Xbox + Rust


In my last blog post, I uncovered my old Xbox. Briefly, I mentioned my desire to create a demo for the console. I can say I'm now working towards that goal. But, I couldn't make it easy though.


The New Xbox Development Kit (NXDK) aims to build an open-source SDK for the original Xbox. This allows new games to be created for the console without using Microsoft's proprietary SDK.

The project is currently being developed in C. This proves difficult, given that I'm a die hard Rust fanatic, I rather not learn C nor make a project with it. This corundum guided me towards one solution: Rust bindings for NXDK.

Rust Bindings

Surely, someone else smarter than me has created bindings, right? Sadly, this is only kind of the case. GitHub user antangelo started this endeavor a bit more than two years ago in 2022. They were able to get a simple hello world program up and running. However, they didn't get much further than this. A majority of the SDK remains unbinded.

This presents two options: either use the fully ready to use C/C++ SDK, or continue development on the Rust bindings. You probably can guess which plan I choose to go with.

Rust has a trick up it's sleeve. There's a macro that takes a C header file and creates unsafe functions out of them. These can be used to implement a more idiomatic Rust API built on the unsafe C functions. For example, this is what the following C function would get converted to:

int addOne(int value) {
    return value + 1;
unsafe fn addOne(value: i32) -> i32 {}

Importantly, this isn't converting the actual underlying code of the functions. This just allows you Rust code to interact with the C functions. You would then want to create a safe function that grantees safety. In this case it would be really simple.

fn add_one(value: i32) -> i32 {
    let ret;

    unsafe {
        ret = addOne(value);


Forking The Bindings

I created a fork in order to start implementing new functions. My first goal was the Hardware Abstraction Layer (HAL). This includes very low-level functions such as debug printout in the terminal. Debug print and video initialization functions where already setup.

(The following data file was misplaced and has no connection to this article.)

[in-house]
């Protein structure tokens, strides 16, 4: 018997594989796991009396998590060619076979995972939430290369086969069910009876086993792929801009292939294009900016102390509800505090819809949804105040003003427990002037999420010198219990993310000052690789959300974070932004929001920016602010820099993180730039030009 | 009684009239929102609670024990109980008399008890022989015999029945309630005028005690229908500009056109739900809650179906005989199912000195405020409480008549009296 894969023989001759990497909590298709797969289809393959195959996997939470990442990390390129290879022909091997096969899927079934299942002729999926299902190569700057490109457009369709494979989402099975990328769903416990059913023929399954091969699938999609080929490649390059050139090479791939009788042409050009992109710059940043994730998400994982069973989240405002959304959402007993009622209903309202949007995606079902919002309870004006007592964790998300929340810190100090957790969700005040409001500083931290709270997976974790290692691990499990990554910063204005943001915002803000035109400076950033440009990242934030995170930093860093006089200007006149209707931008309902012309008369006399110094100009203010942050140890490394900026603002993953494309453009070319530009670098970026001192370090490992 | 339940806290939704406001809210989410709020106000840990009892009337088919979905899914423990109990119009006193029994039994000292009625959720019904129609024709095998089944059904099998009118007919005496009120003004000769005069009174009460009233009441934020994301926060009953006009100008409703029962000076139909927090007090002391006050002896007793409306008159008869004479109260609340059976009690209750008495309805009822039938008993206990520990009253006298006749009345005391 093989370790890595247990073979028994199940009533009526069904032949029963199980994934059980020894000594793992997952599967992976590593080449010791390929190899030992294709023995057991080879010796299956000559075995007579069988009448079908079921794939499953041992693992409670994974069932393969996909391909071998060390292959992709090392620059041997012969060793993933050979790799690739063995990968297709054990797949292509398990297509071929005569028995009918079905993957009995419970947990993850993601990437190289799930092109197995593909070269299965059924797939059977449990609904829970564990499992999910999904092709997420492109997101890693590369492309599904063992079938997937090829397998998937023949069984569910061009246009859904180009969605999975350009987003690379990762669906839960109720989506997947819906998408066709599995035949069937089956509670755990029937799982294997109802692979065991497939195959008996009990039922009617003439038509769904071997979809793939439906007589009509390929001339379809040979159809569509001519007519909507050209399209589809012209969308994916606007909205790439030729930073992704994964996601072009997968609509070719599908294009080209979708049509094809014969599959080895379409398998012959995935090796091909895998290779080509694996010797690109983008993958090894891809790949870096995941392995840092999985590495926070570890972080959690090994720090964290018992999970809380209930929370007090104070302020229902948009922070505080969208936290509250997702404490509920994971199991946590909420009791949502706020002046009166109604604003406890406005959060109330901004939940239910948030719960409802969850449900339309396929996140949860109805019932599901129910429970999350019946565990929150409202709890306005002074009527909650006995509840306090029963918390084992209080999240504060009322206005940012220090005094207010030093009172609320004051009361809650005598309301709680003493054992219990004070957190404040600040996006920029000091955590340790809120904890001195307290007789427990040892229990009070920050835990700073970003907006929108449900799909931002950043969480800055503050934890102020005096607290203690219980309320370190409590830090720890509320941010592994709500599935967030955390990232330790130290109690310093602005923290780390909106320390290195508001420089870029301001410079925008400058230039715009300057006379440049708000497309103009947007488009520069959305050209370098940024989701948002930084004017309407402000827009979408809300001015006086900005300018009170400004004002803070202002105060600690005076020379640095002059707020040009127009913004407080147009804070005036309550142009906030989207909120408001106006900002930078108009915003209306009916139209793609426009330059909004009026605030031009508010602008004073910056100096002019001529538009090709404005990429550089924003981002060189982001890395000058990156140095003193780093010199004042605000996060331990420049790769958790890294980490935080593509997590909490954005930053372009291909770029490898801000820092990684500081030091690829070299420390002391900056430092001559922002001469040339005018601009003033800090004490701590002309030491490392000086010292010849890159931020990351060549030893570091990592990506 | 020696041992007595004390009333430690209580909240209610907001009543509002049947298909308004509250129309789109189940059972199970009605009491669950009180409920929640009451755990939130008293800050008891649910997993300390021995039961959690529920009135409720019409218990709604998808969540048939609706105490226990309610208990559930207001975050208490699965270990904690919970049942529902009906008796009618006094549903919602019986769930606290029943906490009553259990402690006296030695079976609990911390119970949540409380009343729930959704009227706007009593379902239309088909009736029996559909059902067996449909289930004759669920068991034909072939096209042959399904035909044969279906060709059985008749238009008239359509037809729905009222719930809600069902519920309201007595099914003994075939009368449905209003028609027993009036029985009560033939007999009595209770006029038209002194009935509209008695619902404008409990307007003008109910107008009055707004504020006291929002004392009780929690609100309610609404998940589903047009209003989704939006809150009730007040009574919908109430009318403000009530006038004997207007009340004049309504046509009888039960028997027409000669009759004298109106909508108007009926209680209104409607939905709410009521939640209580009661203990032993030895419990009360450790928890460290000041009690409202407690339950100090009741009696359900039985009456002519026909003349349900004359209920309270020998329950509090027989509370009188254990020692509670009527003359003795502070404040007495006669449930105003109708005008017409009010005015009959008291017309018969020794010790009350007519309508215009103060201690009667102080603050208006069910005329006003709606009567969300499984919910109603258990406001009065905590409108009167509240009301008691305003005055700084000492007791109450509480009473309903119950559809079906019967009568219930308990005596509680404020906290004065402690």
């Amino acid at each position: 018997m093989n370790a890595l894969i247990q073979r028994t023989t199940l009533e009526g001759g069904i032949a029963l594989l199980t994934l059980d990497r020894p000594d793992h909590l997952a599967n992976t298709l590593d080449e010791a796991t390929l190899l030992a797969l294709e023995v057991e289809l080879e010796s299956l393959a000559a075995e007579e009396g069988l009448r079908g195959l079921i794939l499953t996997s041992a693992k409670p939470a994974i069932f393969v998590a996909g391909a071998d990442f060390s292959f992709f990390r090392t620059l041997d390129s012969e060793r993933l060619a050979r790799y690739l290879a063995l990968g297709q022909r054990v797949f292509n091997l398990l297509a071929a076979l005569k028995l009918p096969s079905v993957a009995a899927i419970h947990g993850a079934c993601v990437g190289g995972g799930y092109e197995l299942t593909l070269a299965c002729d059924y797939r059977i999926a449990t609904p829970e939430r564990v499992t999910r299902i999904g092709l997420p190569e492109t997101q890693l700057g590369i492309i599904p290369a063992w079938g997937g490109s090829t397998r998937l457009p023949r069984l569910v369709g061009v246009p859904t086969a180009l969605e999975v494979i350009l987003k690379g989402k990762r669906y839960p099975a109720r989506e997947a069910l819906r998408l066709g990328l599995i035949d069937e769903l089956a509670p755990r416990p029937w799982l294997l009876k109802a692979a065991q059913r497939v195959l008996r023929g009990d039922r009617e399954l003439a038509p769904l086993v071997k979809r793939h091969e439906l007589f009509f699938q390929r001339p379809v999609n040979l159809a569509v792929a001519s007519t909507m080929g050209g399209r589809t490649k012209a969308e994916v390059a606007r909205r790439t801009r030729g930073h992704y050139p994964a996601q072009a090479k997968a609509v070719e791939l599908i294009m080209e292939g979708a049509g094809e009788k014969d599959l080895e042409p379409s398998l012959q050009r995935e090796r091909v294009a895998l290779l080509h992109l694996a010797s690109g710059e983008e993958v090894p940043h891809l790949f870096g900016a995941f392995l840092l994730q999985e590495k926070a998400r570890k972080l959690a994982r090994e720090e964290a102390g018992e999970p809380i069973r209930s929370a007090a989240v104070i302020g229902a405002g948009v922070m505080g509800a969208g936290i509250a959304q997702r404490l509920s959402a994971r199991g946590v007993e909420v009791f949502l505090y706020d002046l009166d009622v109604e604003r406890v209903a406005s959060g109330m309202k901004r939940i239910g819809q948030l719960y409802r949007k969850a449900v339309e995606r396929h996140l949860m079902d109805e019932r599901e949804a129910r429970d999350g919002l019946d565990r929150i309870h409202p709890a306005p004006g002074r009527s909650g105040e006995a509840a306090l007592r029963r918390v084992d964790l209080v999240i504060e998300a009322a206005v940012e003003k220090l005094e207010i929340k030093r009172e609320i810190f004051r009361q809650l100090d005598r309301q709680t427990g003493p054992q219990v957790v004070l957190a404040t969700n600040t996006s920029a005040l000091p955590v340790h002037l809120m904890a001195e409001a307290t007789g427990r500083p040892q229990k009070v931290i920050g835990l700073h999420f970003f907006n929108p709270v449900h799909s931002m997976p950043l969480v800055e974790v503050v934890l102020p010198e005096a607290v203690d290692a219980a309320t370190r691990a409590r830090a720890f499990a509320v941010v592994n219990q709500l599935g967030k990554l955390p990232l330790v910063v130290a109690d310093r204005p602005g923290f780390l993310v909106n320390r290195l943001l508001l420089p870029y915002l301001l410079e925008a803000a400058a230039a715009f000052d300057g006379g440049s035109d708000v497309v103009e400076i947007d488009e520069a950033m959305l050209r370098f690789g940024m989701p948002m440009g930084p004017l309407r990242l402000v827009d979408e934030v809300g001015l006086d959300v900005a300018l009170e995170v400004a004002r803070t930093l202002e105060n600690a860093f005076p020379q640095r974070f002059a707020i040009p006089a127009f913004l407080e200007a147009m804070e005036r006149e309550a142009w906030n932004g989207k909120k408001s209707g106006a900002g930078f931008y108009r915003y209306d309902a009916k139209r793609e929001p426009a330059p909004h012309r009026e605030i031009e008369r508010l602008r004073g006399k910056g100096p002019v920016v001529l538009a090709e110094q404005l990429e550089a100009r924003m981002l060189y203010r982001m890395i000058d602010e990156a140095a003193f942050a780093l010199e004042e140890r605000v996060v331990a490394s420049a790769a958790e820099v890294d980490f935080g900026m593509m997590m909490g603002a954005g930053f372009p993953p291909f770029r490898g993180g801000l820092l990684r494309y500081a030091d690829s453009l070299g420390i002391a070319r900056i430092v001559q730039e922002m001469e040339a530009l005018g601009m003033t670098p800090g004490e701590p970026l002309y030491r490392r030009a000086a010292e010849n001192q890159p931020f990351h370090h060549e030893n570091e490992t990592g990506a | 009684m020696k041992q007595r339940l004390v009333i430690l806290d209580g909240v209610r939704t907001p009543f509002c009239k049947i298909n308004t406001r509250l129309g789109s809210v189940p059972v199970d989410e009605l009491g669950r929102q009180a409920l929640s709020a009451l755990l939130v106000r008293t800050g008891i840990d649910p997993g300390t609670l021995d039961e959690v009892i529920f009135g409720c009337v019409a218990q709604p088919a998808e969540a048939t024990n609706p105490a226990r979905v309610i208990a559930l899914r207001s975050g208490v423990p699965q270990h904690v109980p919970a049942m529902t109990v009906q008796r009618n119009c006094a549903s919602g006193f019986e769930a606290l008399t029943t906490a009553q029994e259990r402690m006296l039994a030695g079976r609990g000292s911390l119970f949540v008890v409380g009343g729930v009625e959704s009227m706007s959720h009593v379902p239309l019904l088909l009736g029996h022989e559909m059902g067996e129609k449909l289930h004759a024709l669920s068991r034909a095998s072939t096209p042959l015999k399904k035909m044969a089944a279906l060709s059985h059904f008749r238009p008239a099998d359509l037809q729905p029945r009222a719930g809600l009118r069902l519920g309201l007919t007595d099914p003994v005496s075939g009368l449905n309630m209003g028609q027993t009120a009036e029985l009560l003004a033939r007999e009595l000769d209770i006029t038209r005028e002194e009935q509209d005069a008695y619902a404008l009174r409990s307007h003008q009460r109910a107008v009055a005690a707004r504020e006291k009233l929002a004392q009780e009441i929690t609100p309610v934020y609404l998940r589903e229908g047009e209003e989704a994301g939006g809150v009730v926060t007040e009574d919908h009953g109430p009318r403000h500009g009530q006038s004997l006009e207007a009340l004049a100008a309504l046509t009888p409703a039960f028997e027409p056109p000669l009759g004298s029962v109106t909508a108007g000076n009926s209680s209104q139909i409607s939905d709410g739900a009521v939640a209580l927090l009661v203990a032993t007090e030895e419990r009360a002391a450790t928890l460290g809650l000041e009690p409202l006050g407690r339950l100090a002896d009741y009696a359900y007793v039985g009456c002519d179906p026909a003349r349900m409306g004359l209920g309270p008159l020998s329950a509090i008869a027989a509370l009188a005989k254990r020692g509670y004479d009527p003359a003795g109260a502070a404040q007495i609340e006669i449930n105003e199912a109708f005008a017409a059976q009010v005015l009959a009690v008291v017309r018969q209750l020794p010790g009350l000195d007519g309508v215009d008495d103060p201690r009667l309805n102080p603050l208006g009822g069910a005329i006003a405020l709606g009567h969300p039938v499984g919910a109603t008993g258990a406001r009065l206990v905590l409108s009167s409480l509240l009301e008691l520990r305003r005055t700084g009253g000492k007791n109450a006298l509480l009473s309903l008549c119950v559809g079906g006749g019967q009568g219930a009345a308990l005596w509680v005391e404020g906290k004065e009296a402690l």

The first header I decided to implement was the LED functions. There are only two of them. Focusing on just one of them, here you can see a real example of implementing a safe API for Rust. The C function takes 4 colors which are actually just signed 32-bit integers. This can seem misleading though. The colors green, orange, red, and off are represented by the numbers 0-3. So every other input is undefined behavior, something Rust programers frown upon. In order to resolve this undefined behavior, I created an enum. While it just represents a signed 32-bit integer, the Rust API has no way of giving unexpected inputs, resolving the undefined behavior.

use nxdk_sys::hal::led::*;

#[derive(Debug, Default)]
enum LEDColor {
    Off = _XLEDColor_XLED_OFF as isize,
    Green = _XLEDColor_XLED_GREEN as isize,
    Red = _XLEDColor_XLED_RED as isize,
    Orange = _XLEDColor_XLED_ORANGE as isize,

fn xset_custom_led(color1: LEDColor, color2: LEDColor, color3: LEDColor, color4: LEDColor) {
    unsafe {
        XSetCustomLED(color1 as i32, color2 as i32, color3 as i32, color4 as i32);

As a sanity check, I implemented some of the debug functions to confirm I was doing everything correctly. I was able to confirm the debug_print_binary function in XEMU.

use nxdk_rs::hal::{video::*, debug::*};

let msg = format!("Hello from {}!\n", "Rust");

xvideo_set_mode(640, 480, 32, RefreshRate::Default);


The Xbox's terminal output with two lines of text. The first reads "Hello from Rust!". The second has seven groups of four zeros followed by a group of one-zero-one-zero.

I've continued this process to other HAL headers, but many are still unimplemented. Anyways, the HAL isn't the only important code that needs Rust bindings. SDL2 is included in the SDK. It's by far the most complicated and important piece of it. SDL opens up the ability to create 3D/hardware-accelerated graphics with DirectX. Also, it handles user input and many other aspects important to a game engine. Without it, making a video game—or demo—becomes very difficult.

What's Next

I'm still not the most knowledgeable on this topic. I'll need to look more into if it's possible to use the SDL2 crate or if I'll need to recreate the bindings myself.

Currently, I'm going through the process of upgrading the 8GB HDD to a 1TB SDD. This is proving harder than expected, so who knows when there will be a post up on that. If I get it working, expect to see a post about it. In the process of that, I also got FTP setup, but that's for another time.

Another side project I'm working on is fixing my old broken controllers. Many of the cables went bad. I just desoldered the cables and am waiting for replacements to be shipped. I should be able to start working on them within the next two weeks or so.